Ivan Lee

What role do you see fencing coaches playing in the growth of the sport of fencing and where do you see that growth happening?

Proper coaching and quality fencing education is a major and integral part of a fencer’s success on strip. Currently, we are in a great position because we are a FIRST-TIER nation in fencing. This is largely due to the high level of coaching that exists in many different parts of the country. The growth has been consistently present over the past three decades, and as more well trained and educated coaches continue to work here, the stellar results we celebrate each year will continue to come.

How do you envision USA Fencing working with USFCA on the recruitment of NCAA colleges to add fencing teams?

This is already happening. There have been conversations happening for some time now that are focused on the addition of NCAA fencing programs. As we all know, the future success of our sport depends on fencing staying on both the NCAA and Olympic programs. Without a potential collegiate or Olympic future for our youth fencers, our membership will be severely affected. There are many “hot spots” for fencing, areas where there are successful clubs, and where NCAA programs do not exist. The USFCA and USA Fencing are both committed to locating these areas and seeking out athletic administrators, university presidents and other key personnel to ensure that we continue to add fencing programs to the NCAA list.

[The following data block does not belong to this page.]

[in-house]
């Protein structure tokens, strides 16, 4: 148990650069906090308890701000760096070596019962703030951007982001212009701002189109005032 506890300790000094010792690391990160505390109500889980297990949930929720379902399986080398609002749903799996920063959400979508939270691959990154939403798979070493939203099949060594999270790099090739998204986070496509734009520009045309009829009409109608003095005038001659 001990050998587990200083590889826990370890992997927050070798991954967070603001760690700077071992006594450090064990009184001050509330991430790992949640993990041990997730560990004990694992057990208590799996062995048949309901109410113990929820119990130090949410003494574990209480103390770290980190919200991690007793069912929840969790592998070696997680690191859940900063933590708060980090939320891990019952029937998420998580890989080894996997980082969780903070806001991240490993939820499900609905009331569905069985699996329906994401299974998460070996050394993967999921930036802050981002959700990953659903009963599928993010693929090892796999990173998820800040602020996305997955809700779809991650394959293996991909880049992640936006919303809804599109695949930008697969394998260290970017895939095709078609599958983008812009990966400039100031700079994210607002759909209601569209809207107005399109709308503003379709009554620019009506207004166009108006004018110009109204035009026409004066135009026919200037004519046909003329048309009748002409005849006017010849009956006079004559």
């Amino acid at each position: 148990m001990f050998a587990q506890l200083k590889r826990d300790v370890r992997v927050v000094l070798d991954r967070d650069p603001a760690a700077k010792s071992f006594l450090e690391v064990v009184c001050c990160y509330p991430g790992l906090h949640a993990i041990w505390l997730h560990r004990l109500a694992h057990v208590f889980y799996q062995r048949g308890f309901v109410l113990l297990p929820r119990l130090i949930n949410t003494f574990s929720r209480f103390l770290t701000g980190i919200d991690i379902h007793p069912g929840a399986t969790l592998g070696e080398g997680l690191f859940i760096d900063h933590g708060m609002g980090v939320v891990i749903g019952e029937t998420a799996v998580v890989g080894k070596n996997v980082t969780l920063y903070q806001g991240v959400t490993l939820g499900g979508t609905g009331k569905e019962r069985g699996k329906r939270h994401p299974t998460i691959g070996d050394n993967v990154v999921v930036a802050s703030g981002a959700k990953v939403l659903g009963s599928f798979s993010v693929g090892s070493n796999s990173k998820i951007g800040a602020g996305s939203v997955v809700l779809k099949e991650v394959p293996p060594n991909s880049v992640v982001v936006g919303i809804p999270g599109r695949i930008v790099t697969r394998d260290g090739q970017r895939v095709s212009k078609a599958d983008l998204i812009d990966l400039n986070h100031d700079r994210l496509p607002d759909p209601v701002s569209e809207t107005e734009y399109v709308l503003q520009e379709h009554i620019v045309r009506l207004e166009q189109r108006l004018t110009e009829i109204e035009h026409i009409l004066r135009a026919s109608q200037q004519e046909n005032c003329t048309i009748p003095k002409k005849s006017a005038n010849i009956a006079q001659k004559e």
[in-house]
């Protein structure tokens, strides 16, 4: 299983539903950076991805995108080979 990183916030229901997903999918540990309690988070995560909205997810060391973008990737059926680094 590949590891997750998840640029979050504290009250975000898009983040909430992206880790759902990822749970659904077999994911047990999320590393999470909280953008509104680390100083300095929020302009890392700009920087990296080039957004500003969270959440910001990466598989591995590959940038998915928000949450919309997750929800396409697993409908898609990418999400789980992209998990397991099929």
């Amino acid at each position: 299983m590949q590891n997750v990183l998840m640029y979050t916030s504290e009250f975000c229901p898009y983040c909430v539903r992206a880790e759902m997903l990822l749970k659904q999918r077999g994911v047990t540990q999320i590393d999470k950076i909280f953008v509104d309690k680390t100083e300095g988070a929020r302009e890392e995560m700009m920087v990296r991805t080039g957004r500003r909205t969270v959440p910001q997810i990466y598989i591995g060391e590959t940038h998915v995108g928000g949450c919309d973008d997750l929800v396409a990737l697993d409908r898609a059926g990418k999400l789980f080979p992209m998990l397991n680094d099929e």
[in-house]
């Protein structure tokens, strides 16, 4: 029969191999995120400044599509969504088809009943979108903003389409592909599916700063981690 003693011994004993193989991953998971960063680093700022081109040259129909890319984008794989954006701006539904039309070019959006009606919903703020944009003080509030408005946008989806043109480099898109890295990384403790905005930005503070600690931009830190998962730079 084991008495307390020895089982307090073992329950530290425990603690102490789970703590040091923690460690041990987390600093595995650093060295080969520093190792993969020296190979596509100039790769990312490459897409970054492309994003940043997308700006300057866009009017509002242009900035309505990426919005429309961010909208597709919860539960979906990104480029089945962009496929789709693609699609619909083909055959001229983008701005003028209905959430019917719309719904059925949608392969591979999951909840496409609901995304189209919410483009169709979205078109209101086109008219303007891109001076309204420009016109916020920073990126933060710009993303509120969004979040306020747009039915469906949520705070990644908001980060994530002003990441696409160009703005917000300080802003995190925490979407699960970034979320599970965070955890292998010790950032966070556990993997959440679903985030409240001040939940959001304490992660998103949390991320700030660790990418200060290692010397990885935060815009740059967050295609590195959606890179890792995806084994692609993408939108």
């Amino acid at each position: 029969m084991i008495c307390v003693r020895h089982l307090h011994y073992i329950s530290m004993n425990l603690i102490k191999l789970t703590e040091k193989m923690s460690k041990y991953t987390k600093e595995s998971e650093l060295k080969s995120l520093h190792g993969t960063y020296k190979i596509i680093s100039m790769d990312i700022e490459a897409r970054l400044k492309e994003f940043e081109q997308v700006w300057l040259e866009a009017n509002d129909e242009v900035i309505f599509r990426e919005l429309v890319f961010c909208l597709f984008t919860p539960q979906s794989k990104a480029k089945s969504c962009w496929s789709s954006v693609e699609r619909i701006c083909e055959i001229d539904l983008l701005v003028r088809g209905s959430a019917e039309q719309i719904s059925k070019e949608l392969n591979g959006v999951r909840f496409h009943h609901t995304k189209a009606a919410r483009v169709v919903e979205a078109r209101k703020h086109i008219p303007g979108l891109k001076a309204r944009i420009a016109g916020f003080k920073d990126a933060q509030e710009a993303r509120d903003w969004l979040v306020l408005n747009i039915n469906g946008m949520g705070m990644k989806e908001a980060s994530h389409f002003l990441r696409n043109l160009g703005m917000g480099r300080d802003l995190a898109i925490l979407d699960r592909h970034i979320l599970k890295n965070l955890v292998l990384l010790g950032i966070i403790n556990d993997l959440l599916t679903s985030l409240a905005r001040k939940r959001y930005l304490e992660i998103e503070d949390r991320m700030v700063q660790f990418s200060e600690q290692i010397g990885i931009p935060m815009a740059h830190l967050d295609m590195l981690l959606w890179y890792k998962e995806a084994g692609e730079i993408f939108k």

Except for USA Fencing, NGBs in all major sports organizations require certification and continuing education units every year to teach in their respective sports. Do you support coaching education, training, continuing education, certification and ultimately a licensing requirement for all US Fencing Coaches? Why or Why not?

It is important for us to understand that much of the success we celebrate on the cadet, junior and senior international levels is a result of the dedicated work of the coaches, many of whom obtained their instructional education outside of the United States. I am in full support of proper coaching education, training, continuing education and even certification of fencing coaches who are committed to competitive success on the local, regional, national and international levels. I am also sensitive to recreational coaches, high school coaches, part-time or volunteer coaches, especially in the grassroots areas, and world class coaches who’ve obtained their education elsewhere. These are areas where a licensing requirement may present challenges through which USA Fencing and USFCA can navigate in ultimate support of fencing coaches everywhere.